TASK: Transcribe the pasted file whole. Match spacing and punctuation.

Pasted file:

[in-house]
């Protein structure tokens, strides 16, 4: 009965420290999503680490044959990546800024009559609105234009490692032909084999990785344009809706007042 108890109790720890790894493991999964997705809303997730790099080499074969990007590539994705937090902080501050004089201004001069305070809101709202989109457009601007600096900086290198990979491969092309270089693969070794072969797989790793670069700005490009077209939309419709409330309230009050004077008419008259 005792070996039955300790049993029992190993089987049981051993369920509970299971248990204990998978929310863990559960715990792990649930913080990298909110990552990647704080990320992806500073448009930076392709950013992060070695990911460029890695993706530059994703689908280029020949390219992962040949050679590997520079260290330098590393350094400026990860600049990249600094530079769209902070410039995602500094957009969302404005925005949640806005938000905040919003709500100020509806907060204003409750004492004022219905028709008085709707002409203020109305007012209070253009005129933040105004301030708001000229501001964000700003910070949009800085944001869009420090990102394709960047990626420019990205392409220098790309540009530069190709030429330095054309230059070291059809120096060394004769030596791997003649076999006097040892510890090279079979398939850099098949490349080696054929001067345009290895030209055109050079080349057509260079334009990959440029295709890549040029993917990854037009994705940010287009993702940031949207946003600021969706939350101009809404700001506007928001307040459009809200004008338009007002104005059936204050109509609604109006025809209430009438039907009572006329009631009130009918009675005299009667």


[in-house]
């Protein structure tokens, strides 16, 4: 009965420290999503680490044959990546800024009559609105234009490692032909084999990785344009809706007042 108890109790720890790894493991999964997705809303997730790099080499074969990007590539994705937090902080501050004089201004001069305070809101709202989109457009601007600096900086290198990979491969092309270089693969070794072969797989790793670069700005490009077209939309419709409330309230009050004077008419008259 005792070996039955300790049993029992190993089987049981051993369920509970299971248990204990998978929310863990559960715990792990649930913080990298909110990552990647704080990320992806500073448009930076392709950013992060070695990911460029890695993706530059994703689908280029020949390219992962040949050679590997520079260290330098590393350094400026990860600049990249600094530079769209902070410039995602500094957009969302404005925005949640806005938000905040919003709500100020509806907060204003409750004492004022219905028709008085709707002409203020109305007012209070253009005129933040105004301030708001000229501001964000700003910070949009800085944001869009420090990102394709960047990626420019990205392409220098790309540009530069190709030429330095054309230059070291059809120096060394004769030596791997003649076999006097040892510890090279079979398939850099098949490349080696054929001067345009290895030209055109050079080349057509260079334009990959440029295709890549040029993917990854037009994705940010287009993702940031949207946003600021969706939350101009809404700001506007928001307040459009809200004008338009007002104005059936204050109509609604109006025809209430009438039907009572006329009631009130009918009675005299009667």